Darwinian evolution favours genotypes with high fitness ('survival of the fittest'). Models of quasi-species evolution, however, suggest that in some cases selection may favour genotypes that are more robust against the impact of mutations ('survival of the flattest') even if these genotypes have lower fitness. I show that the opposite effect will be observed if competition occurs during development (e.g. among embryos or ovules) or before the adult phase (e.g. among the progeny of an individual). If viability is not affected by selection at these initial stages (soft selection), the genotypes that are more sensitive to the effects of mutations may increase in frequency because they get rid more easily of deleterious mutations. In a simple theoretical model of mutation and selection, genotypes located in steeper regions of the fitness surface are favoured ('survival of the steepest') even if they do not have higher viability, and even if they have slightly deleterious effects. Hypersensitive genes are potentially harmful for the individual, but with soft selection during the juvenile phase they persist in the genome because they reduce competition with their mutants. Soft selection occurs in practically all vascular plants and in many animals, therefore antirobustness may be a very common feature of the genome of multicellular organisms.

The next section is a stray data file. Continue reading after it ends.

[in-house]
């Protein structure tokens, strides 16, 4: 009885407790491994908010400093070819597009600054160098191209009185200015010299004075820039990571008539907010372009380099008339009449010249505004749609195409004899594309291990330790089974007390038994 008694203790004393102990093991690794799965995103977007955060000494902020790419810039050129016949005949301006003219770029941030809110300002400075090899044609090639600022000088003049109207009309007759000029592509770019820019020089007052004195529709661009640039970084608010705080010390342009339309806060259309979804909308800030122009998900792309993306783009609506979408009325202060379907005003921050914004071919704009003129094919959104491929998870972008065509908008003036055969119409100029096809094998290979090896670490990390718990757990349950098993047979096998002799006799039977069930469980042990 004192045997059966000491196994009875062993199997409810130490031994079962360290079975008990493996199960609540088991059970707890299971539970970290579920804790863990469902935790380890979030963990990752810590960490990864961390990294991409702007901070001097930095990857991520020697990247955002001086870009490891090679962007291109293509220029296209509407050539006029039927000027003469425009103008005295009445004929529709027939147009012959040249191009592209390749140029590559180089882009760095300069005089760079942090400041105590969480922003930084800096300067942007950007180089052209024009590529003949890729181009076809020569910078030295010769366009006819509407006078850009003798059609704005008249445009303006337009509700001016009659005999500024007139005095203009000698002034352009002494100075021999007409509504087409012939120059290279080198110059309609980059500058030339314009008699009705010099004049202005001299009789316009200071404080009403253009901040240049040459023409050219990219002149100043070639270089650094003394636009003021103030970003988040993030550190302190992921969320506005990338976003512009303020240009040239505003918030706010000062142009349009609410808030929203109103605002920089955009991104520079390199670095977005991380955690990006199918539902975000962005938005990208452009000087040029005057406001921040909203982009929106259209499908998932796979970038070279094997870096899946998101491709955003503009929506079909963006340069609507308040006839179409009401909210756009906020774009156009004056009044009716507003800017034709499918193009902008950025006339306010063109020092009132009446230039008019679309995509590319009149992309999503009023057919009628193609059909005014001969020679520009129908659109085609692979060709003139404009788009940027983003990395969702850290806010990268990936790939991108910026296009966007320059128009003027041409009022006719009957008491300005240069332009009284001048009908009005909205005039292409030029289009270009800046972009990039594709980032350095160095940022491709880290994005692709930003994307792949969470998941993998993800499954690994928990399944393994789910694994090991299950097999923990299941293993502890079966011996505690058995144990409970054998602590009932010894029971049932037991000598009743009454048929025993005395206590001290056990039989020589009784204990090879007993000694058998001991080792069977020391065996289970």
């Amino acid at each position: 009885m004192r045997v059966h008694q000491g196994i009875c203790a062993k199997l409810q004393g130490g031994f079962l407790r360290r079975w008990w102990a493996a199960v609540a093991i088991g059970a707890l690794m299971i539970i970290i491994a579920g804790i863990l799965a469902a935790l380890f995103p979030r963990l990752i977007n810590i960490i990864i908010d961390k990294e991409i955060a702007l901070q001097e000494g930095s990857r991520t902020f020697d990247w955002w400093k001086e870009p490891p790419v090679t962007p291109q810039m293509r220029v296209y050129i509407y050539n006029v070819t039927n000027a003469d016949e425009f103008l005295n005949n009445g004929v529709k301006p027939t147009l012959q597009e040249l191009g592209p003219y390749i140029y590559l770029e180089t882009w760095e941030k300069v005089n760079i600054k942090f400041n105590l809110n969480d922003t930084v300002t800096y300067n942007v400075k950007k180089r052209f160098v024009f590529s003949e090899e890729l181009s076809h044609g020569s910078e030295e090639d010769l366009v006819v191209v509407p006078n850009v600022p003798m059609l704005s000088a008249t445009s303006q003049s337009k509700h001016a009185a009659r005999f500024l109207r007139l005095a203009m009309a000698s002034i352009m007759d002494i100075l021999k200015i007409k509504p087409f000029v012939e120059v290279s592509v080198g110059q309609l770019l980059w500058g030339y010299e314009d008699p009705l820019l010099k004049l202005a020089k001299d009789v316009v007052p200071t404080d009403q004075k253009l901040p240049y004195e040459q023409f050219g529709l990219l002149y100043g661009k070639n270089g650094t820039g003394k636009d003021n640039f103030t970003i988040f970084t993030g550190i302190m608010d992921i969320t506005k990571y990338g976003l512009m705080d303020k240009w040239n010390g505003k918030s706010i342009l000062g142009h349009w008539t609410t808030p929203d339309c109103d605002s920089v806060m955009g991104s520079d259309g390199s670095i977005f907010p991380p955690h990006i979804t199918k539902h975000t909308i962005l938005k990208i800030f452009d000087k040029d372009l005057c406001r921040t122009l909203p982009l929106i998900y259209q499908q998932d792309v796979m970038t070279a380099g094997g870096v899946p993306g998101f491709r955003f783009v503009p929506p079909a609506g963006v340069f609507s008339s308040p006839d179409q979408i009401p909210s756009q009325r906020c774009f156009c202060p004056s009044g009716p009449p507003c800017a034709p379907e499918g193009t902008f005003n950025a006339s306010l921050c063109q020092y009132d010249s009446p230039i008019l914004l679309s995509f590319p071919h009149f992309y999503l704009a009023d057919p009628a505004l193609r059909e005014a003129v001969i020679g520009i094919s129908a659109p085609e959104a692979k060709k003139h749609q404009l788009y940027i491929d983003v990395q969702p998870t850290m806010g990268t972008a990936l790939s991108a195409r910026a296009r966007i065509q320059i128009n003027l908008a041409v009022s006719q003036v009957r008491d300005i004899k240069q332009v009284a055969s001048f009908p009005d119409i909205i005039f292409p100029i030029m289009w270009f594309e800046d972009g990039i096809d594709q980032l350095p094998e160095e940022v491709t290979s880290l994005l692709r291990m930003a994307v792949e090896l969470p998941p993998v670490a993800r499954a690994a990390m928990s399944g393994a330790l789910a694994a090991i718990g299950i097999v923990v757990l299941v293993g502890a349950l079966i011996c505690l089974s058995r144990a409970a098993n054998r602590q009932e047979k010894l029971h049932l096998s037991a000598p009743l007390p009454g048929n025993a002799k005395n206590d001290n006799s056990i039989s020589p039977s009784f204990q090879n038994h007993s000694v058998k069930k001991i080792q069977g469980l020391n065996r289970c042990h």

All Science Journal Classification (ASJC) codes
- Ecology, Evolution, Behavior and Systematics